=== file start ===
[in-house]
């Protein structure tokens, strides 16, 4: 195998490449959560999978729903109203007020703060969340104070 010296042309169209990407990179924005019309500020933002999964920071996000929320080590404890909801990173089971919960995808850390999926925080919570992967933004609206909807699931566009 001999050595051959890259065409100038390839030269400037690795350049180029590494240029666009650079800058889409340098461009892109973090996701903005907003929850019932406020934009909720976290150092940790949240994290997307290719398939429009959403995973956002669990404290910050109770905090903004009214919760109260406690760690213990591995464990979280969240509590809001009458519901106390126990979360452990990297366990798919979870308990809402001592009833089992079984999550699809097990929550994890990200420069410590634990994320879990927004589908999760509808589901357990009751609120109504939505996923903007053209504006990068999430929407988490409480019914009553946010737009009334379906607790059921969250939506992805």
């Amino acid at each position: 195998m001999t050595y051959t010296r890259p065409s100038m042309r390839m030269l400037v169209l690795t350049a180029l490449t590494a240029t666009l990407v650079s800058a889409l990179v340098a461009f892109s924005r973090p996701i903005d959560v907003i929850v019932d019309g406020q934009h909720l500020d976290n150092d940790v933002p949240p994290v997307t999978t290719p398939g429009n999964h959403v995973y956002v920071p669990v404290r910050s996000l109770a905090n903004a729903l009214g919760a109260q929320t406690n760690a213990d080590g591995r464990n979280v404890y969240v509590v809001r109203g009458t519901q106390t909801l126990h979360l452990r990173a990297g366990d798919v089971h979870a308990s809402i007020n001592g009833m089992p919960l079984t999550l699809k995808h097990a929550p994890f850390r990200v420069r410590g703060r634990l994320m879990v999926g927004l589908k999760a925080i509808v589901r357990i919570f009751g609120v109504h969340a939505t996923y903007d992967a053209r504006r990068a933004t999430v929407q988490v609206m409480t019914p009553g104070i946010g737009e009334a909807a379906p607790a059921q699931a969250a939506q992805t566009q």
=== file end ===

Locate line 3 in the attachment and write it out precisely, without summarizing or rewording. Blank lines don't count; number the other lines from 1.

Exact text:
């Amino acid at each position: 195998m001999t050595y051959t010296r890259p065409s100038m042309r390839m030269l400037v169209l690795t350049a180029l490449t590494a240029t666009l990407v650079s800058a889409l990179v340098a461009f892109s924005r973090p996701i903005d959560v907003i929850v019932d019309g406020q934009h909720l500020d976290n150092d940790v933002p949240p994290v997307t999978t290719p398939g429009n999964h959403v995973y956002v920071p669990v404290r910050s996000l109770a905090n903004a729903l009214g919760a109260q929320t406690n760690a213990d080590g591995r464990n979280v404890y969240v509590v809001r109203g009458t519901q106390t909801l126990h979360l452990r990173a990297g366990d798919v089971h979870a308990s809402i007020n001592g009833m089992p919960l079984t999550l699809k995808h097990a929550p994890f850390r990200v420069r410590g703060r634990l994320m879990v999926g927004l589908k999760a925080i509808v589901r357990i919570f009751g609120v109504h969340a939505t996923y903007d992967a053209r504006r990068a933004t999430v929407q988490v609206m409480t019914p009553g104070i946010g737009e009334a909807a379906p607790a059921q699931a969250a939506q992805t566009q």